NEGOTIATIONS on a deal forcing European Union listed companies to change their auditors every ten years are set to restart this evening, Accountancy Age understands.
Sajjad Karim, the British MEP leading the project, pulled out of discussions earlier this month because member states were unable to agree on the package of legislative measures intended to improve the quality of audit.
The reforms, originally proposed by EC internal markets commissioner Michel Barnier in 2010, are intended to reduce the concentration of the audit services being provided by the Big Four accountancy firms of PwC, KPMG, Deloitte and EY.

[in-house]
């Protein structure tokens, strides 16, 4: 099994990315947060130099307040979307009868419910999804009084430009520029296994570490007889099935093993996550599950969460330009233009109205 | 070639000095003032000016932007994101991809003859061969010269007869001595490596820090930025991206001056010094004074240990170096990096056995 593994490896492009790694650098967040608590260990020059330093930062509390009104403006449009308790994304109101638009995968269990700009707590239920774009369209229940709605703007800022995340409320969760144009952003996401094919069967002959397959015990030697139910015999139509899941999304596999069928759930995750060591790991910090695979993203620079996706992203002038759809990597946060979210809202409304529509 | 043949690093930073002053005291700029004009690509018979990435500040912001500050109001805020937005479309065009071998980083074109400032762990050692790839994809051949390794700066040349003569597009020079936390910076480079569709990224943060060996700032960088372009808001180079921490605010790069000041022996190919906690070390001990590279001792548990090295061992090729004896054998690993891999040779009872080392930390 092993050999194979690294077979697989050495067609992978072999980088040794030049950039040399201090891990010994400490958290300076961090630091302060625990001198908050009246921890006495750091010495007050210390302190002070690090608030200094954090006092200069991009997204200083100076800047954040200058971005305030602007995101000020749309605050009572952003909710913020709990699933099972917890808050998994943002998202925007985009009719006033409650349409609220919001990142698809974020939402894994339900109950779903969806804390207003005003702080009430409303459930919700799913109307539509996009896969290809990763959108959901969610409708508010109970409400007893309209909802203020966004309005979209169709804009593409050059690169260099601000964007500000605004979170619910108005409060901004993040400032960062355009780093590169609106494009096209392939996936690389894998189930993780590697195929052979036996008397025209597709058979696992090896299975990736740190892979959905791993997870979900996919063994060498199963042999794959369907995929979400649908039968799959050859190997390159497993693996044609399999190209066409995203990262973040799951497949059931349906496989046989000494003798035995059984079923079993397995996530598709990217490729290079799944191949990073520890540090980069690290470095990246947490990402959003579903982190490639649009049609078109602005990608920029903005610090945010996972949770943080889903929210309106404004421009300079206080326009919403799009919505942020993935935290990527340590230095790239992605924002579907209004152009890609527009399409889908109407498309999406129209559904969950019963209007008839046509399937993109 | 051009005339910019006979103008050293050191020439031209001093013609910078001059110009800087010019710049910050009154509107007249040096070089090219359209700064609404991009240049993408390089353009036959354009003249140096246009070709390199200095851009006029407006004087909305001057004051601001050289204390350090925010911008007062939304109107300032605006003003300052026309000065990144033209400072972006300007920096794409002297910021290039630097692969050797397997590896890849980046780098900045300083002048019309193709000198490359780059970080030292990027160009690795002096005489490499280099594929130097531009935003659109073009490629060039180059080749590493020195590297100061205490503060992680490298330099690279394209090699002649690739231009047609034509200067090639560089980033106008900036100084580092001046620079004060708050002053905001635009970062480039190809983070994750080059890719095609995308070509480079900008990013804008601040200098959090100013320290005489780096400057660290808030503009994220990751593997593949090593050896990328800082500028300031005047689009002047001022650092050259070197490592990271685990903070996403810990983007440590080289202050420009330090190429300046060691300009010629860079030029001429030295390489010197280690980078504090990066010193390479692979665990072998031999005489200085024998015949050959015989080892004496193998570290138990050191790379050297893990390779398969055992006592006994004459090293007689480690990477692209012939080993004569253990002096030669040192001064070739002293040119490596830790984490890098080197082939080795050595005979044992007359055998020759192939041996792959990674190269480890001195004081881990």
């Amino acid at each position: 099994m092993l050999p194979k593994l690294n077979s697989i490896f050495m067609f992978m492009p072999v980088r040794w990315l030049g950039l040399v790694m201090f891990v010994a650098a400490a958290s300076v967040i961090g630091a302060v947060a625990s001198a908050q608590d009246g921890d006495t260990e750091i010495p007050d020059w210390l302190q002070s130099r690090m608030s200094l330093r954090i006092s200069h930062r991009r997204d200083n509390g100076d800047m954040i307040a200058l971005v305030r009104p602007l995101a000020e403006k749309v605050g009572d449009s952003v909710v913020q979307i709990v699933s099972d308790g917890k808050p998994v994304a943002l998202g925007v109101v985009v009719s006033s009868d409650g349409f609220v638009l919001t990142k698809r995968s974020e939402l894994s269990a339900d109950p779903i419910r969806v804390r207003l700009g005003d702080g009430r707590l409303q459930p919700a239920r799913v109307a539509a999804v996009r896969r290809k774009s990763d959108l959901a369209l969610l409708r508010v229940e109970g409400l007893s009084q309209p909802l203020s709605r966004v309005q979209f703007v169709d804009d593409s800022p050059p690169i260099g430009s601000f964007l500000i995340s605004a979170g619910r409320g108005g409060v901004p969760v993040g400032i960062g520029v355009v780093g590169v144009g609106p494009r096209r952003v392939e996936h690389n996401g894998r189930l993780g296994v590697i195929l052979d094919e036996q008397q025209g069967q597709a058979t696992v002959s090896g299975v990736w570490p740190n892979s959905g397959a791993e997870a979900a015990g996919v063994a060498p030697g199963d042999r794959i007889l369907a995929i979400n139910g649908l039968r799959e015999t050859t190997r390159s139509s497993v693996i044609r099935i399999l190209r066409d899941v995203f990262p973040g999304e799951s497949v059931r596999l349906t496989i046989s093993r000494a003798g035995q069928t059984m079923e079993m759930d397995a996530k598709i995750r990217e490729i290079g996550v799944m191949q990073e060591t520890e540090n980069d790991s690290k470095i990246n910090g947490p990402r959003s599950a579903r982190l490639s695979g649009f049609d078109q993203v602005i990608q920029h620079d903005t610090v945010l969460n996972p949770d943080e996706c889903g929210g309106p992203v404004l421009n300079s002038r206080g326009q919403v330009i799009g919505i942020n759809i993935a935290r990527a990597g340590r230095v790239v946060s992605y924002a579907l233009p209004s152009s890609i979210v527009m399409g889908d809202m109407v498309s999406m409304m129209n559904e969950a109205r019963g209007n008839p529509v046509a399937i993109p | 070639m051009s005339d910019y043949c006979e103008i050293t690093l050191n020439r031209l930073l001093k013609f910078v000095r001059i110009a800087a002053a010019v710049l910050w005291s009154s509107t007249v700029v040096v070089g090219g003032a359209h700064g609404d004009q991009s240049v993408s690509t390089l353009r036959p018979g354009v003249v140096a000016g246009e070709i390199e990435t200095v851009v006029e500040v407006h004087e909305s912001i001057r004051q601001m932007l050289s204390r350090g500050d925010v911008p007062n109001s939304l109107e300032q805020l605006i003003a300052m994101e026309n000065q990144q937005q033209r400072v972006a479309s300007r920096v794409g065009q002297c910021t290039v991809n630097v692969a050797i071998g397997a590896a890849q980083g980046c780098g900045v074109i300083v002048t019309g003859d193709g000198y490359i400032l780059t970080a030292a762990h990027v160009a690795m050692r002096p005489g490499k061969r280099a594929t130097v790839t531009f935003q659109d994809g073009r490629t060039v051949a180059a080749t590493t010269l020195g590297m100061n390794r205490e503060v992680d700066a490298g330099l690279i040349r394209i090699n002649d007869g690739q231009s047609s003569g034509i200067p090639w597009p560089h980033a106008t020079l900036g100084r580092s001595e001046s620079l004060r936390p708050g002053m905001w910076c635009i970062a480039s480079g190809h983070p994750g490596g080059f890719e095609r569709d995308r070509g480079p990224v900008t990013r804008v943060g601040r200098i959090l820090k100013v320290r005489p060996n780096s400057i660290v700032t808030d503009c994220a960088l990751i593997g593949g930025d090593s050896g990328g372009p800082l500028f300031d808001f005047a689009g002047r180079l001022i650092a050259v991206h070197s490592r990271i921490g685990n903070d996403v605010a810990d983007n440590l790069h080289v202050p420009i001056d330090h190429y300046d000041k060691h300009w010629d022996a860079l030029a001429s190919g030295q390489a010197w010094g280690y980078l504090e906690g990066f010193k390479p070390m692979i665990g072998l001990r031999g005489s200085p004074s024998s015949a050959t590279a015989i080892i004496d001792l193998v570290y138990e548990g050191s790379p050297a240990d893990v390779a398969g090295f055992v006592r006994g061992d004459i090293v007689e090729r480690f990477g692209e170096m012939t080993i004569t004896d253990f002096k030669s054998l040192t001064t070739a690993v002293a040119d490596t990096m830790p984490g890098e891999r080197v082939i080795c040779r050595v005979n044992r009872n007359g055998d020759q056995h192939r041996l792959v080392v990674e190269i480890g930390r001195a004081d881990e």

On December 5, Karim scrapped the scheduled informal tripartite meeting between parliament, the EU Council and European Commission, raising concerns that the reforms would drag on into 2014.
The process had been delayed because of disputes over issues such as banning accountancy firms from giving tax advice to companies whose books they were already auditing.
Should the meeting, to be held this evening, prove successful, it is possible that a deal could be agreed by the end of the year.
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